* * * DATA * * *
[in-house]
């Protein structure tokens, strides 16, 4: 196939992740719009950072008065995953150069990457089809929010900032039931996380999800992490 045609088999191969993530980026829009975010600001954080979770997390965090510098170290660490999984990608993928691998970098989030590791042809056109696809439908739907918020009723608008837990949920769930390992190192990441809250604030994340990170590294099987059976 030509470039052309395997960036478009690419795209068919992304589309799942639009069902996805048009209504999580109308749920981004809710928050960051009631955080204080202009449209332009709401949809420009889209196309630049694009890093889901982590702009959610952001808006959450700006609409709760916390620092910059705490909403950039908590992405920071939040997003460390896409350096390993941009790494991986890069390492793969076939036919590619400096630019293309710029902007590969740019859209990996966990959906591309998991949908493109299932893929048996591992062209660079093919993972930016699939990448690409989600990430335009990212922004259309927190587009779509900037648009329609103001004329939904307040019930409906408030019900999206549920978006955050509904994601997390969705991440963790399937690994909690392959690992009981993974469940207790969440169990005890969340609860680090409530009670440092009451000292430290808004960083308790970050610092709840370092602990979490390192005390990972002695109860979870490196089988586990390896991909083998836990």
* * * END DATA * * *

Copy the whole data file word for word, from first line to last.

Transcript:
[in-house]
């Protein structure tokens, strides 16, 4: 196939992740719009950072008065995953150069990457089809929010900032039931996380999800992490 045609088999191969993530980026829009975010600001954080979770997390965090510098170290660490999984990608993928691998970098989030590791042809056109696809439908739907918020009723608008837990949920769930390992190192990441809250604030994340990170590294099987059976 030509470039052309395997960036478009690419795209068919992304589309799942639009069902996805048009209504999580109308749920981004809710928050960051009631955080204080202009449209332009709401949809420009889209196309630049694009890093889901982590702009959610952001808006959450700006609409709760916390620092910059705490909403950039908590992405920071939040997003460390896409350096390993941009790494991986890069390492793969076939036919590619400096630019293309710029902007590969740019859209990996966990959906591309998991949908493109299932893929048996591992062209660079093919993972930016699939990448690409989600990430335009990212922004259309927190587009779509900037648009329609103001004329939904307040019930409906408030019900999206549920978006955050509904994601997390969705991440963790399937690994909690392959690992009981993974469940207790969440169990005890969340609860680090409530009670440092009451000292430290808004960083308790970050610092709840370092602990979490390192005390990972002695109860979870490196089988586990390896991909083998836990």